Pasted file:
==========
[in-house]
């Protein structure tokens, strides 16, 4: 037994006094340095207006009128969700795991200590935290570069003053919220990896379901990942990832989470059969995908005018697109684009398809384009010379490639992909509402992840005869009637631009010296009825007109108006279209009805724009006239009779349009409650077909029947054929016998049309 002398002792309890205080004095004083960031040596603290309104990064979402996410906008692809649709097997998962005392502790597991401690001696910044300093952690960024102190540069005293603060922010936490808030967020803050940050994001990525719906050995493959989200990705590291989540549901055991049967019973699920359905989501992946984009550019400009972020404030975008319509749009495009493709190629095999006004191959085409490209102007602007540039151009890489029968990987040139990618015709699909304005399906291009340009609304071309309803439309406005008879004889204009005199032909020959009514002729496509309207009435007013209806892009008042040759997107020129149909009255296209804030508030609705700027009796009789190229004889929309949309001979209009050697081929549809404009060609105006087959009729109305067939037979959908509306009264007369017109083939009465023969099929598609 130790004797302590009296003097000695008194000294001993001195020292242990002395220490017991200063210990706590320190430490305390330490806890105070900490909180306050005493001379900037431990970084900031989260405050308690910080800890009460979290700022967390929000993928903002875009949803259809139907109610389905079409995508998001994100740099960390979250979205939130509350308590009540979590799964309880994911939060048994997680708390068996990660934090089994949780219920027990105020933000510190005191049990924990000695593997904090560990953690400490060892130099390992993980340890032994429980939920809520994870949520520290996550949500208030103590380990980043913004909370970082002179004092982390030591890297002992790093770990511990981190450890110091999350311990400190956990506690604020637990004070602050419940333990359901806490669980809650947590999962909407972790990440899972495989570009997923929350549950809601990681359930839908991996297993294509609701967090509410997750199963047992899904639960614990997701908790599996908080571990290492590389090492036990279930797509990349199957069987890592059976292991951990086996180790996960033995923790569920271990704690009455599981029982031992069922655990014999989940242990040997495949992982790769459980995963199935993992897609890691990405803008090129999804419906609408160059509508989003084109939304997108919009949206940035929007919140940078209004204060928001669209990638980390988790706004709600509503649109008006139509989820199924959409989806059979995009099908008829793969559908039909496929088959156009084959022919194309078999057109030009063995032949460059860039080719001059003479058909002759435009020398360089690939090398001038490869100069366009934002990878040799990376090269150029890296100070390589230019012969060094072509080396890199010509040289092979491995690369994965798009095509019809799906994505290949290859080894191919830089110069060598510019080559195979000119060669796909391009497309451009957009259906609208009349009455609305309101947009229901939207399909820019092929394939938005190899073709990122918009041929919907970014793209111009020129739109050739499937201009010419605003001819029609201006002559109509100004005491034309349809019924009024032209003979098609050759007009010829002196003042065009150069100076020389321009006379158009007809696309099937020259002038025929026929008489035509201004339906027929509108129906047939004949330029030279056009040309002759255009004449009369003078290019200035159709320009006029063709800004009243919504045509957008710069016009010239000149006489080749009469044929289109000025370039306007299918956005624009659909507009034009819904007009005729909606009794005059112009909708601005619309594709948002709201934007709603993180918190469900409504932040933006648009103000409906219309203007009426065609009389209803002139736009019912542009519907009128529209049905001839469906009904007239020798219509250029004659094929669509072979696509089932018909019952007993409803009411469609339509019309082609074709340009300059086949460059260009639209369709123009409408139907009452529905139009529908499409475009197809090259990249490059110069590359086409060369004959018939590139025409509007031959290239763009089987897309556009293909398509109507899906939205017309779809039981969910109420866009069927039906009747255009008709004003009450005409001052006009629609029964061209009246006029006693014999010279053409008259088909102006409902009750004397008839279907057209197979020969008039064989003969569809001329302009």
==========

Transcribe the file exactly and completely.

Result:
[in-house]
């Protein structure tokens, strides 16, 4: 037994006094340095207006009128969700795991200590935290570069003053919220990896379901990942990832989470059969995908005018697109684009398809384009010379490639992909509402992840005869009637631009010296009825007109108006279209009805724009006239009779349009409650077909029947054929016998049309 002398002792309890205080004095004083960031040596603290309104990064979402996410906008692809649709097997998962005392502790597991401690001696910044300093952690960024102190540069005293603060922010936490808030967020803050940050994001990525719906050995493959989200990705590291989540549901055991049967019973699920359905989501992946984009550019400009972020404030975008319509749009495009493709190629095999006004191959085409490209102007602007540039151009890489029968990987040139990618015709699909304005399906291009340009609304071309309803439309406005008879004889204009005199032909020959009514002729496509309207009435007013209806892009008042040759997107020129149909009255296209804030508030609705700027009796009789190229004889929309949309001979209009050697081929549809404009060609105006087959009729109305067939037979959908509306009264007369017109083939009465023969099929598609 130790004797302590009296003097000695008194000294001993001195020292242990002395220490017991200063210990706590320190430490305390330490806890105070900490909180306050005493001379900037431990970084900031989260405050308690910080800890009460979290700022967390929000993928903002875009949803259809139907109610389905079409995508998001994100740099960390979250979205939130509350308590009540979590799964309880994911939060048994997680708390068996990660934090089994949780219920027990105020933000510190005191049990924990000695593997904090560990953690400490060892130099390992993980340890032994429980939920809520994870949520520290996550949500208030103590380990980043913004909370970082002179004092982390030591890297002992790093770990511990981190450890110091999350311990400190956990506690604020637990004070602050419940333990359901806490669980809650947590999962909407972790990440899972495989570009997923929350549950809601990681359930839908991996297993294509609701967090509410997750199963047992899904639960614990997701908790599996908080571990290492590389090492036990279930797509990349199957069987890592059976292991951990086996180790996960033995923790569920271990704690009455599981029982031992069922655990014999989940242990040997495949992982790769459980995963199935993992897609890691990405803008090129999804419906609408160059509508989003084109939304997108919009949206940035929007919140940078209004204060928001669209990638980390988790706004709600509503649109008006139509989820199924959409989806059979995009099908008829793969559908039909496929088959156009084959022919194309078999057109030009063995032949460059860039080719001059003479058909002759435009020398360089690939090398001038490869100069366009934002990878040799990376090269150029890296100070390589230019012969060094072509080396890199010509040289092979491995690369994965798009095509019809799906994505290949290859080894191919830089110069060598510019080559195979000119060669796909391009497309451009957009259906609208009349009455609305309101947009229901939207399909820019092929394939938005190899073709990122918009041929919907970014793209111009020129739109050739499937201009010419605003001819029609201006002559109509100004005491034309349809019924009024032209003979098609050759007009010829002196003042065009150069100076020389321009006379158009007809696309099937020259002038025929026929008489035509201004339906027929509108129906047939004949330029030279056009040309002759255009004449009369003078290019200035159709320009006029063709800004009243919504045509957008710069016009010239000149006489080749009469044929289109000025370039306007299918956005624009659909507009034009819904007009005729909606009794005059112009909708601005619309594709948002709201934007709603993180918190469900409504932040933006648009103000409906219309203007009426065609009389209803002139736009019912542009519907009128529209049905001839469906009904007239020798219509250029004659094929669509072979696509089932018909019952007993409803009411469609339509019309082609074709340009300059086949460059260009639209369709123009409408139907009452529905139009529908499409475009197809090259990249490059110069590359086409060369004959018939590139025409509007031959290239763009089987897309556009293909398509109507899906939205017309779809039981969910109420866009069927039906009747255009008709004003009450005409001052006009629609029964061209009246006029006693014999010279053409008259088909102006409902009750004397008839279907057209197979020969008039064989003969569809001329302009």